The Heart of God: The Decline of Judah (4)
And beginning at Moses and all the Prophets, He expounded to them in all the Scriptures the things concerning Himself. Luke 24.27
Read and meditate on 2 Chronicles 34-36 and Micah 6, 7.
Judah’s end is as inglorious as that of Israel. The revival under King Josiah, following a period of decline, was sincere, but shallow. Upon his death, the nation began its final slide down the watershed of unbelief, disobedience, and destruction.
1. How would you describe the role of the Word of God, including the prophetess, in the revival initiated by Josiah? Can revival occur without a return to the Word of God? Explain.
2. We note that, as with Solomon and Hezekiah, the revival under Josiah began with a spiritual focus (2 Chron. 34-36). Meditate on 2 Chronicles 35.7-9. What’s wrong with this picture, and what does this portend?
3. Review 2 Chronicles 35.20-27. What’s wrong here? What was Josiah thinking? How do you see Josiah repeating the same mistake of Solomon, Uzziah, and Hezekiah?
4. Summarize the final days of Judah. Why did this happen? But the period ends on a hopeful note (2 Chron. 36.22, 23). Explain.
5. Micah’s words to Israel in chapters 6 and 7 of his book appear to be to Israel as a whole, that is, both Israel (the northern kingdom) and Judah (the southern kingdom). His words are both descriptive and prescriptive. Explain. Pay attention especially to Micah 7.18-20. Comment on the covenant connection implied here between Abraham, David, and Christ.
Unlike the fall and utter destruction of Israel, Judah entered into a period of decline. As we see at the end of 2 Chronicles – written after the period of exile, to reconnect the people with their covenant heritage – Judah would be restored. But, as we shall see, that restoration will be much less pronounced than what they knew under such kings as Solomon, Joash, Uzziah, Hezekiah, and Josiah. Yet it would abound with types and prophesies pointing to an even greater period of covenant blessing to come. What would you say is the most important message to take away from Israel’s experience as a kingdom?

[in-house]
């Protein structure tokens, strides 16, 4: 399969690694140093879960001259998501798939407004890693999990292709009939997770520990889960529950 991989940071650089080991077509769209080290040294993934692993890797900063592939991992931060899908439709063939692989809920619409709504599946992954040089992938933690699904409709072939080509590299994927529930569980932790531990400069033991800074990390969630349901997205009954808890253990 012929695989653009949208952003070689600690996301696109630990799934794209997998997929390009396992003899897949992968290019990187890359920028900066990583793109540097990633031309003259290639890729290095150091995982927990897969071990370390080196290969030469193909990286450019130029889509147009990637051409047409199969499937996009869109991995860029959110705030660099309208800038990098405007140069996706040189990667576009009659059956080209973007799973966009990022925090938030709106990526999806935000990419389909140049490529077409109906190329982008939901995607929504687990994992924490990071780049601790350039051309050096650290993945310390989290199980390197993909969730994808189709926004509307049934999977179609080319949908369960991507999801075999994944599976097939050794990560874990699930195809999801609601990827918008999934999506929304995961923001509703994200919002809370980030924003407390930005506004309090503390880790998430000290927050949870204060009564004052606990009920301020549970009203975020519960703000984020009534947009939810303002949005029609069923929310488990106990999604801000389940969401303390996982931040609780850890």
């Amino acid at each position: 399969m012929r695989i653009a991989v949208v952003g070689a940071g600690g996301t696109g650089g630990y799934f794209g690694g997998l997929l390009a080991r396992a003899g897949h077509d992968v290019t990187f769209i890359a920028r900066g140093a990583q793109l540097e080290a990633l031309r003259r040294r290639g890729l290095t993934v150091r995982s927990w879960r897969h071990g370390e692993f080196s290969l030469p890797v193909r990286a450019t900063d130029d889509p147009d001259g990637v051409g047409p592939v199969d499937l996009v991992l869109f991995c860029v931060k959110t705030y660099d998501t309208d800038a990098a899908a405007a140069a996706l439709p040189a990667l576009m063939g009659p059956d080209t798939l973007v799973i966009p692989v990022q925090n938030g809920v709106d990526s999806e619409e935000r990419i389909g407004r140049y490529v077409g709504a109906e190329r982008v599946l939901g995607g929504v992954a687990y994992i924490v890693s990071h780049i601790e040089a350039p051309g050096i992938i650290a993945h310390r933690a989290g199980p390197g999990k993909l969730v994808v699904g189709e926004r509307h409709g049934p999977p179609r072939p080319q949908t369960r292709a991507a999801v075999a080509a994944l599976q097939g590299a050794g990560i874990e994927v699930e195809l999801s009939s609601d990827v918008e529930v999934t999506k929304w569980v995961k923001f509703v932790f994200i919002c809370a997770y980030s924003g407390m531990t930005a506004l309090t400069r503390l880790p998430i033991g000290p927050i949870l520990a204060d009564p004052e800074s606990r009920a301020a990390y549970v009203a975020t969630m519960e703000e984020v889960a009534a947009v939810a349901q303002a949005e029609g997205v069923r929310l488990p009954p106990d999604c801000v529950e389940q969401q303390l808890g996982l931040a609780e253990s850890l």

Return, we beseech You, O God of hosts;
Look down from heaven and see,
And visit this vine
And the vineyard which Your right hand has planted,
And the branch that You made strong for Yourself.
It is burned with fire, it is cut down;
They perish at the rebuke of Your countenance.
Let Your hand be upon the man of Your right hand,
Upon the son of man whom You made strong for Yourself.
Then we will not turn back from You;
Revive us, and we will call upon Your name.
Restore us, O LORD God of hosts;
Cause Your face to shine,
And we shall be saved!
T. M. Moore
Two books can help you gain a fuller understanding of the terrain we will be covering in this series. Kingdom Documents provides a concise overview of the primary teaching of the Old and New Testaments, and shows, through early Church creeds, how our forebears understood the primary teachings of God’s Word. (click here to order). I Will Be Your Goddevelops more fully the idea of God’s covenant and leads us to consider the practical implications of our covenant relationship with God (click here).
Visit The Ailbe Seminary, where our course, Introduction to Biblical Theology, offers a parallel study of our theme in this series, using brief video presentations and the workbook God’s Covenant: An Introduction. All courses at The Ailbe Seminary are available without charge.
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Except as indicated, Scripture taken from the New King James Version. © Copyright 1982 by Thomas Nelson, Inc. Used by permission. All rights reserved.